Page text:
Cytotoxicity assay. Cytotoxicity was determined by 3-(4,5-dimethylthiazol-2-yl)-2,5-diphenyltetrazolium bromide assay (MTT, Trevigen, Inc., Gaithersburg, MD) in accordance with the manufacturer's instructions. Results of the MTT assay have been shown to correlate well with [3H]-thymidine incorporation in pancreatic cancer cell lines (19). Logarithmically growing cells were plated at 5 × 103 cells per well in 96-well plates, allowed to adhere overnight, and were cultured in the presence or absence of 0 to 10 μmol/L gemcitabine. Gemcitabine-induced cytotoxicity was determined after 24 hours of exposure. Plates were read using a Vmax microplate spectrophotometer (Molecular Devices, Sunnyvale, CA) at a wavelength of 570 nm corrected to 650 nm and normalized to controls. Each independent experiment was done thrice, with 10 determinations for each condition tested. The concentration of gemcitabine required to inhibit proliferation by 50% (IC50) was calculated from these results. At identical time points, cells were trypsinized to form a single cell suspension. Intact cells, determined by trypan blue exclusion, were counted using a Neubauer hemocytometer (Hausser Scientific, Horsham, PA). Cell counts were used to confirm MTT results.
Apoptosis staining. Following gemcitabine treatment, cells were washed, resuspended in 0.5 mL of PBS, and 1 μL/mL YO-PRO-1, and propidium iodide were added (Vybrant Apoptosis Assay Kit #4, Molecular Probes, Eugene, OR). Cells were incubated for 30 minutes on ice and analyzed by flow cytometry (FACScan, Becton Dickinson, Franklin Lakes, NJ), measuring fluorescence emission at 530 and 575 nm. Cells stained with the green fluorescent dye YO-PRO-1 were counted as apoptotic; necrotic cells stained with propidium iodide. The number of apoptotic cells was divided by the total number of cells (minimum of 104 cells), giving the apoptotic fraction. Data were analyzed using CellQuest software (Becton Dickinson). All observations were reproduced at least thrice in independent experiments.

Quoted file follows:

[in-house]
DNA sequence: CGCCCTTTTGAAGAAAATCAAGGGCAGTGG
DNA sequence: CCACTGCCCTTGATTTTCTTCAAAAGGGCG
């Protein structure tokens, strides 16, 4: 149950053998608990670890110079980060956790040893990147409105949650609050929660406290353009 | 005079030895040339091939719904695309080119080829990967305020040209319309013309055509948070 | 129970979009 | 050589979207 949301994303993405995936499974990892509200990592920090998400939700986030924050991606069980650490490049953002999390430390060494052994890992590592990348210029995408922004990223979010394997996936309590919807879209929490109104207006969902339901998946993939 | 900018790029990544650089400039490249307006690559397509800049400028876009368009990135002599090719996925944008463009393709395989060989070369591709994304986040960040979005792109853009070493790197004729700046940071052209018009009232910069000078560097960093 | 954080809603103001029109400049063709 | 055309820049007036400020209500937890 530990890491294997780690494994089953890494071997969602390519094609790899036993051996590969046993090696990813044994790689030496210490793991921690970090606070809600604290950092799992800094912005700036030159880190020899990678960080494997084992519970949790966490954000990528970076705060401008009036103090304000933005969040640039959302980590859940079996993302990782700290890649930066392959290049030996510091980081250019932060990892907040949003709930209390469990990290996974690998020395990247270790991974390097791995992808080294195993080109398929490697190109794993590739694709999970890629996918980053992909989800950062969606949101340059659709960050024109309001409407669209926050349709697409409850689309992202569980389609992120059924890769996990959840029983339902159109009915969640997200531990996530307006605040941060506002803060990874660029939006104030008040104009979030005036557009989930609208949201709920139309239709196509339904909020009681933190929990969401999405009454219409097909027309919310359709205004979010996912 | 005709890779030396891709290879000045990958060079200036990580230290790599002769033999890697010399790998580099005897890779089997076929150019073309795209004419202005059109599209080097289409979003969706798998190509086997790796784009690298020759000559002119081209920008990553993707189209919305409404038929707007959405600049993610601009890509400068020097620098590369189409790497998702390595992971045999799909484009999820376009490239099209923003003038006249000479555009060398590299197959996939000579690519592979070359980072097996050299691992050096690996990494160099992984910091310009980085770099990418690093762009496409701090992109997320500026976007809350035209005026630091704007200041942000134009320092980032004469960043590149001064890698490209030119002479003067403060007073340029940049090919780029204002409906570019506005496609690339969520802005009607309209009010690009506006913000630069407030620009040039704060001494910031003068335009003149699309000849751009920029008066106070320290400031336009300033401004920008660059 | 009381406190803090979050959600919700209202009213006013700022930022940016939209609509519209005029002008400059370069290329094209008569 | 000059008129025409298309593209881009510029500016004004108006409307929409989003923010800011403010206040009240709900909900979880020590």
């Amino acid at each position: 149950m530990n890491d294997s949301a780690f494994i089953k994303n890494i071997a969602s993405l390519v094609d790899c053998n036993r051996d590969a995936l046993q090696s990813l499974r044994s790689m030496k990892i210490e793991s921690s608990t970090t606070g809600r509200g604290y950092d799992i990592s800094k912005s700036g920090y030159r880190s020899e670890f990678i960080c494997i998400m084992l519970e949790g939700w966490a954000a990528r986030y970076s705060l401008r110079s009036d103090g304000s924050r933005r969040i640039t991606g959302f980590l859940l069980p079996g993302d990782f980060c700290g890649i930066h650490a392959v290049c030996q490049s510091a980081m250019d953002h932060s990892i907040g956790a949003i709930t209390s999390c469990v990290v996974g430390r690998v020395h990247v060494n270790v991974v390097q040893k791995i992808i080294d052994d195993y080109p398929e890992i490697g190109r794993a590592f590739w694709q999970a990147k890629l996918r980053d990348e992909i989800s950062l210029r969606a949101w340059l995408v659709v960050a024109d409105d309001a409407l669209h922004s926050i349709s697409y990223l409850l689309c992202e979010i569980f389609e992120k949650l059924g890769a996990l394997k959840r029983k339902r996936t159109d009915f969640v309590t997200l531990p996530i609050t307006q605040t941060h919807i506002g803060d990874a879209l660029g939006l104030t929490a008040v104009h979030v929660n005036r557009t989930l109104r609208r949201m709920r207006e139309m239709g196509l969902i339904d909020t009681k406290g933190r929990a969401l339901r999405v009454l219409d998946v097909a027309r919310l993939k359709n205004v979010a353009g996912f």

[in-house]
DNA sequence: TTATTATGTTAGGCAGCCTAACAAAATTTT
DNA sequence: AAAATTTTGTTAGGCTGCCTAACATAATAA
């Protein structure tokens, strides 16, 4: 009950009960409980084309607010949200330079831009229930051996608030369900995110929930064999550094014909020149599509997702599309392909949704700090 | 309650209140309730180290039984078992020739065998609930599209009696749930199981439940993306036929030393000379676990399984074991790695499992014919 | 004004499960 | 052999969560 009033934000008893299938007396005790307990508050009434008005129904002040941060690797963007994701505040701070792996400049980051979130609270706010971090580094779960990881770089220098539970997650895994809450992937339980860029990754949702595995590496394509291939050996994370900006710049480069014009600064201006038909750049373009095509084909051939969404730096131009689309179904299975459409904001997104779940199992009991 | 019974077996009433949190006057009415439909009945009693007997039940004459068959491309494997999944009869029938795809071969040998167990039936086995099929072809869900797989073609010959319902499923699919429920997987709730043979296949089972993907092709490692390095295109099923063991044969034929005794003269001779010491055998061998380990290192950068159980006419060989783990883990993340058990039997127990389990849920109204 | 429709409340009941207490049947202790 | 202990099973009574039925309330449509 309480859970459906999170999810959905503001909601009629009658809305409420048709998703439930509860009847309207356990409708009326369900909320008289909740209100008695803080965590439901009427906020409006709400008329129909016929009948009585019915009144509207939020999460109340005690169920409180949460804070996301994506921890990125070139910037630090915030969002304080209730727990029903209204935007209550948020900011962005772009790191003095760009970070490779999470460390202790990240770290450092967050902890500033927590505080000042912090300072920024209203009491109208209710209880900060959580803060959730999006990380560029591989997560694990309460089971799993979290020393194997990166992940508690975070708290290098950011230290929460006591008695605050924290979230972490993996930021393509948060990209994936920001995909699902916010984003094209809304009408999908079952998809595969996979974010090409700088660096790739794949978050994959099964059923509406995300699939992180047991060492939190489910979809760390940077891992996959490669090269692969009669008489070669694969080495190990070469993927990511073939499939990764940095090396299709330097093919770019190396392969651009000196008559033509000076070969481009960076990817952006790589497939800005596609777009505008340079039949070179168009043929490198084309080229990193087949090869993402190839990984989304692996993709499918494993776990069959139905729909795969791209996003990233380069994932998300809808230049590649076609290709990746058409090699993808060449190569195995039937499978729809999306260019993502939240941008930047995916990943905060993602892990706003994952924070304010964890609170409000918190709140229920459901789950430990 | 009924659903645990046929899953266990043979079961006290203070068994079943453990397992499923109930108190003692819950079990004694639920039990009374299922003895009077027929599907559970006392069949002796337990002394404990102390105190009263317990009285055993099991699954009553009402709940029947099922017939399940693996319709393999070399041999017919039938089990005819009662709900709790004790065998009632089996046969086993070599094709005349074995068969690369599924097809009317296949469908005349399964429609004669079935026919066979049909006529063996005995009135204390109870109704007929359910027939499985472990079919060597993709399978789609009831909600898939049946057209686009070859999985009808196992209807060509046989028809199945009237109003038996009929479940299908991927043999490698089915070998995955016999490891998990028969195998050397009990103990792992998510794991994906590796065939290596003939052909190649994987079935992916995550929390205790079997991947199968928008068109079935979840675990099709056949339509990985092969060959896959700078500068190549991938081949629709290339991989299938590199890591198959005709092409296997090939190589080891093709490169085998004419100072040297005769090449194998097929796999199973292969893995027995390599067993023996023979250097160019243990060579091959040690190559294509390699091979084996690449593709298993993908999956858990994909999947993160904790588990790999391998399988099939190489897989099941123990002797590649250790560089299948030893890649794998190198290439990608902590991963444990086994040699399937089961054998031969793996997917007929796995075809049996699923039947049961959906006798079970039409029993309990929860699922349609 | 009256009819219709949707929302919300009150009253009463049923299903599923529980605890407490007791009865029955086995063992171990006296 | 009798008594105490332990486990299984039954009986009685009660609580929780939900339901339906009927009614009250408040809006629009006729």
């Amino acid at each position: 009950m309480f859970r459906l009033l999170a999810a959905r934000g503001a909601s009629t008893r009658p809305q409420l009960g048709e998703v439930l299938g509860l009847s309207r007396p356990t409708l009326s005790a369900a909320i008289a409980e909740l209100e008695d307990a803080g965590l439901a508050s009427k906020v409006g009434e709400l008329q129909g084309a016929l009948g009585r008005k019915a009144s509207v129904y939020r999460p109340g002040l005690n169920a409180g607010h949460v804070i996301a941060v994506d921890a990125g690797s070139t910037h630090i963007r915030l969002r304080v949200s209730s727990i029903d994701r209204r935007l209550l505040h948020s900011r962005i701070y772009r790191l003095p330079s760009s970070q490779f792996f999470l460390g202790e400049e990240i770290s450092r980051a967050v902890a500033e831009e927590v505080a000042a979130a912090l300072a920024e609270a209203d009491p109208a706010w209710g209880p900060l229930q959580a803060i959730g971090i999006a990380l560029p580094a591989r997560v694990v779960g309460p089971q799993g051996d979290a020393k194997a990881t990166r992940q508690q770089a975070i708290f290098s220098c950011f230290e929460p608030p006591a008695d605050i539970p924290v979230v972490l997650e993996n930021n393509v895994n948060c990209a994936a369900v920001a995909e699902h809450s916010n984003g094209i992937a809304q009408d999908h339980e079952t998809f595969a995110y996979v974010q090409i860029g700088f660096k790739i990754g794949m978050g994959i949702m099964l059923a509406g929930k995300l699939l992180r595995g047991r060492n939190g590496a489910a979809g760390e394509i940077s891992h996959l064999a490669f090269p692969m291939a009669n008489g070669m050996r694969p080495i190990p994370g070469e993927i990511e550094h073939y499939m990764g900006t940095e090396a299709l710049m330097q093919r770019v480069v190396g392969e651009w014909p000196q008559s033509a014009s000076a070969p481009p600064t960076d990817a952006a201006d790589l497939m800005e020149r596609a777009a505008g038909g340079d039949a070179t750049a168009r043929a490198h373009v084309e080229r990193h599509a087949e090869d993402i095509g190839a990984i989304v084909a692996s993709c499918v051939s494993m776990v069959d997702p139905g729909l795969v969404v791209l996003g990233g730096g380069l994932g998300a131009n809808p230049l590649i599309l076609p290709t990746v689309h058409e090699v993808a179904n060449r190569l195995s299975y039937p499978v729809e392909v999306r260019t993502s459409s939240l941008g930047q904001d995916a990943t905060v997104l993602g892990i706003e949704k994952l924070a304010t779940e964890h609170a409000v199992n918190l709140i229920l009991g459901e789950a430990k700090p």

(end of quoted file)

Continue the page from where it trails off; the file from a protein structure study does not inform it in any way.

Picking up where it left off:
Fluorometric caspase 3 activity assay. Lysates were assayed for caspase 3 activity using the BD ApoAlert fluorometric Caspase Assay Plate (BD Biosciences Clontech, Palo Alto, CA) in accordance with the manufacturer's instructions. Plates were read (excitation, 360 nm; emission, 480 nm) using a CytoFluor 4000 multiwell fluorescence plate reader (Applied Biosystems, Foster City, CA). A minimum of three determinations was done for each sample.